I once characterised employer hiring as similar to a monopsonistic market – I’m somewhat chuffed that I’m hardly alone in thinking that way (excerpt):
...There is in economic theory a set of circumstances, however, under which an increase in the minimum wage might raise employment. If an employer has a market largely to itself--if it has monopsony power--then it will both pay its workers less than their productivity warrants and not hire enough workers to be at the most efficient level of employment. Raising the minimum wage would then both increase pay and induce more workers into the labor market, hence increasing employment. If government could nail the minimum wage to the marginal revenue product of the least productive workers, the minimum wage could produce a first-best outcome--one where pay and employment levels were efficient.
For the argument to work, the demand for labor needn't be perfectly monopsonistic, but rather less than perfectly competitive. The fact that wages and labor productivity seem to have less and less to do with each other is evidence that the demand for labor is not competitive, but it would be nice to have further, detailed evidence of the industrial organization of labor demand.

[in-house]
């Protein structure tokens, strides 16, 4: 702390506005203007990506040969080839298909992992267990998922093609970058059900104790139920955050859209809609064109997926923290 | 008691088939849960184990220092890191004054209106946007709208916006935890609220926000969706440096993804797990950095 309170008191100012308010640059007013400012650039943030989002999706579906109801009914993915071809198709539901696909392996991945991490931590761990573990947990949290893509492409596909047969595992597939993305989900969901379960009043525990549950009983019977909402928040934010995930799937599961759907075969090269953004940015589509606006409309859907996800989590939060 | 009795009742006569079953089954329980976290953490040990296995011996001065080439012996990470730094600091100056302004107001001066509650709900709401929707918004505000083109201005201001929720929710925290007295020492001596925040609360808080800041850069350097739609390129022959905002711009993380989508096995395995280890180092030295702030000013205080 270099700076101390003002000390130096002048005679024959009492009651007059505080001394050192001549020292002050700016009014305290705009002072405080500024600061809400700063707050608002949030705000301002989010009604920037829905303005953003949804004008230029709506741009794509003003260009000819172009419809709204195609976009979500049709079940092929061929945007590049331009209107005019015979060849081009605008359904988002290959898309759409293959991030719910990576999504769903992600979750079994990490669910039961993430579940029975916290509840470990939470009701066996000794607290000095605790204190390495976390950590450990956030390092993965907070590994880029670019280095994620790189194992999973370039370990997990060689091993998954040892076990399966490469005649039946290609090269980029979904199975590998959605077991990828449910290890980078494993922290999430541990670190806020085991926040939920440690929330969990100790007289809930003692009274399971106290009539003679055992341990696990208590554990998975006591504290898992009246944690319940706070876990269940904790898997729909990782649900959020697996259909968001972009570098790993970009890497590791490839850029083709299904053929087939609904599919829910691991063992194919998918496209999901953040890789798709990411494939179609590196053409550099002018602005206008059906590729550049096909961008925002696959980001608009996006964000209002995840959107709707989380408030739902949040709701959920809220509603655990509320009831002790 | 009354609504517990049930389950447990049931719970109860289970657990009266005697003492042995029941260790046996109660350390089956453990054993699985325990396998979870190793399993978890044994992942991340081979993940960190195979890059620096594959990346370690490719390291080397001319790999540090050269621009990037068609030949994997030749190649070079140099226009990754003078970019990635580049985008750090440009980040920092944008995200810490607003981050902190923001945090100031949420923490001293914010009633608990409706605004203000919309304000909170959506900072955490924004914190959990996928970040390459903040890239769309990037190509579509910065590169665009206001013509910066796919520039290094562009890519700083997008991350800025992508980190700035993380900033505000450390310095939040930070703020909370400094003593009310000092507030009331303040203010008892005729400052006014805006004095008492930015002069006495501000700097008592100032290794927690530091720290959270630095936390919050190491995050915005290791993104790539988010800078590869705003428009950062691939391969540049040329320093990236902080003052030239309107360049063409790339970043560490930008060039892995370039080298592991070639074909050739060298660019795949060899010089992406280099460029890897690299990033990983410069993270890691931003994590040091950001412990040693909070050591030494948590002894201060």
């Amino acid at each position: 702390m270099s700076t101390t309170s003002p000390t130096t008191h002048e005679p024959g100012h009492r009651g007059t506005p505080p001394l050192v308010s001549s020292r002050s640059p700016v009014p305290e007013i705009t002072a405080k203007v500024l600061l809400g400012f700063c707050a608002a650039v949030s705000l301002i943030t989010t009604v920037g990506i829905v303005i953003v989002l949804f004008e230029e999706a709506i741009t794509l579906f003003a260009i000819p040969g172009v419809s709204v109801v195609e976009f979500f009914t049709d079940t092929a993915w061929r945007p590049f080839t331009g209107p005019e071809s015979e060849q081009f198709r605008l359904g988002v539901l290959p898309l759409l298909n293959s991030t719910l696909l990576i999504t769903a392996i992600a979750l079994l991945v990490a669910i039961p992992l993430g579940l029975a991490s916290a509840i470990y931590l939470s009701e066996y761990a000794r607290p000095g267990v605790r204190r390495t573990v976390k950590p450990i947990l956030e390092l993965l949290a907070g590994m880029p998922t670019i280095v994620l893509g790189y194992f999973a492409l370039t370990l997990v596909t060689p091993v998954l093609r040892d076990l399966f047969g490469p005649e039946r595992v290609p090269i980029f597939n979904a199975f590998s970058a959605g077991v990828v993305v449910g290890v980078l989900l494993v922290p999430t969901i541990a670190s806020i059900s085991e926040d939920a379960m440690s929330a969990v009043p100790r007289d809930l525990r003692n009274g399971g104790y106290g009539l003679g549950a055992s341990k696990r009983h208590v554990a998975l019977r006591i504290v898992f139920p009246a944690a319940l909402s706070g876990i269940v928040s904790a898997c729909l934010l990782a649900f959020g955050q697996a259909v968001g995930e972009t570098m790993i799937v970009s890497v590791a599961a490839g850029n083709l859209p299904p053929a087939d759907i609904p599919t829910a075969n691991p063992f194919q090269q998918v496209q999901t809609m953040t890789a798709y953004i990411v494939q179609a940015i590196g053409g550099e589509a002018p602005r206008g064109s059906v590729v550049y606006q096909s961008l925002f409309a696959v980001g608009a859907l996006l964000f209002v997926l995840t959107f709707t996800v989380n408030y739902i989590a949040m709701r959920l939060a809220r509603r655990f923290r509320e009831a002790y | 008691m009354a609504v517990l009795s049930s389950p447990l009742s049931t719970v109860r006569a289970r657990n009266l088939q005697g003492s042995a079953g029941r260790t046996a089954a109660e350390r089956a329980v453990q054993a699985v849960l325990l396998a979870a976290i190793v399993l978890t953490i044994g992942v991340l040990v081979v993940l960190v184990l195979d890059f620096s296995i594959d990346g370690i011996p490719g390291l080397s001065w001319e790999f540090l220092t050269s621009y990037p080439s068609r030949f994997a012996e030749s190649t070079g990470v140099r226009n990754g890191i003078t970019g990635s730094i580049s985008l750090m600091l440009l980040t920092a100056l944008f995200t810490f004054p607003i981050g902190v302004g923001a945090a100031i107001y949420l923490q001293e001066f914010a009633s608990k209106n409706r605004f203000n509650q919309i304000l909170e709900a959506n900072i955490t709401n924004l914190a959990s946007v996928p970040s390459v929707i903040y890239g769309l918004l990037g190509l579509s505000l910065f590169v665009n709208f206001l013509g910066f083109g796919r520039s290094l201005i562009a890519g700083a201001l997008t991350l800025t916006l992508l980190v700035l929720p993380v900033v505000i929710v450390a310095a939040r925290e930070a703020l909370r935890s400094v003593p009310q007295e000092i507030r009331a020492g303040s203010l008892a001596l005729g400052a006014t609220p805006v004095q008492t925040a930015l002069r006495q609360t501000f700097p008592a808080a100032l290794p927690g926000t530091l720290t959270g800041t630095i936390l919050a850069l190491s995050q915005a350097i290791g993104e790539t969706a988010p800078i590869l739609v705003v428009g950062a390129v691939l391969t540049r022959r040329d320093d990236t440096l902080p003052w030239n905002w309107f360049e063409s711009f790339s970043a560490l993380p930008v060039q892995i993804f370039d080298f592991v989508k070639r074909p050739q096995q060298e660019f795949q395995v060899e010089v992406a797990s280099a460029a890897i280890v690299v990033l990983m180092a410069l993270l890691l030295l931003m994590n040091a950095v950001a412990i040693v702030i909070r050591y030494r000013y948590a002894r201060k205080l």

That’s a nuance I never dreamed of – that a minimum wage could in fact be more efficient than the market clearing wage. Just goes to show how an undergraduate neo-classical education can close one’s mind to possibilities.
There still remains more than a few practical problems though – if you set a floor for labour prices, in the event it is above the market clearing wage how can you tell what the right level of the minimum wage should be? MRP is a nice concept, but it won’t tell you what the wage rate should be in any particular industry. A flat rate across the whole economy means that the minimum wage might be efficient for some segments, yet inefficient in others.
More problematically, which measure of productivity should you target (gross, net, value-added)? And what kind of mechanism should be used to adjust the minimum wage to changes in productivity?
I think I need to leave such questions to much better economists than I.
(H/T Mark Thoma)